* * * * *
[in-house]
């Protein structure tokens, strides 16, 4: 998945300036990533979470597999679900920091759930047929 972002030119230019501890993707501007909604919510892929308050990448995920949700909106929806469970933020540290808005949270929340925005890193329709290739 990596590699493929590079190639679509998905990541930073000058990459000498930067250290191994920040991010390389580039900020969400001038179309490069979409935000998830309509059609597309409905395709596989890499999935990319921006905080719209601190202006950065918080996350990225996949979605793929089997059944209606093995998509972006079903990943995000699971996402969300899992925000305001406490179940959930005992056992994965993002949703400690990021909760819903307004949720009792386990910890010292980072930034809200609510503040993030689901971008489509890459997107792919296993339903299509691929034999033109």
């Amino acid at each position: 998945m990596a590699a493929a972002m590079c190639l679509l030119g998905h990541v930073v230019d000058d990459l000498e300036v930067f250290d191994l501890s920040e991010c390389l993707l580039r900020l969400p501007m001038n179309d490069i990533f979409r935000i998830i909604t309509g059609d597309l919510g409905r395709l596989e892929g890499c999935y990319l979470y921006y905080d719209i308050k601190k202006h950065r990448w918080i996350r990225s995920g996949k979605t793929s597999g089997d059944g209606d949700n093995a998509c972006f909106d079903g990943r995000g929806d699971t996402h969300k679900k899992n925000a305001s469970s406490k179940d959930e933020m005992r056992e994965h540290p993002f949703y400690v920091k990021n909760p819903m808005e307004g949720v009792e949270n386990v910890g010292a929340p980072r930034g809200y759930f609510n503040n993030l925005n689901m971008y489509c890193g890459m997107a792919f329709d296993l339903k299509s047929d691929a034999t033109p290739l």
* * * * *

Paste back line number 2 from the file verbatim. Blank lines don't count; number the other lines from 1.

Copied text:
């Protein structure tokens, strides 16, 4: 998945300036990533979470597999679900920091759930047929 972002030119230019501890993707501007909604919510892929308050990448995920949700909106929806469970933020540290808005949270929340925005890193329709290739 990596590699493929590079190639679509998905990541930073000058990459000498930067250290191994920040991010390389580039900020969400001038179309490069979409935000998830309509059609597309409905395709596989890499999935990319921006905080719209601190202006950065918080996350990225996949979605793929089997059944209606093995998509972006079903990943995000699971996402969300899992925000305001406490179940959930005992056992994965993002949703400690990021909760819903307004949720009792386990910890010292980072930034809200609510503040993030689901971008489509890459997107792919296993339903299509691929034999033109």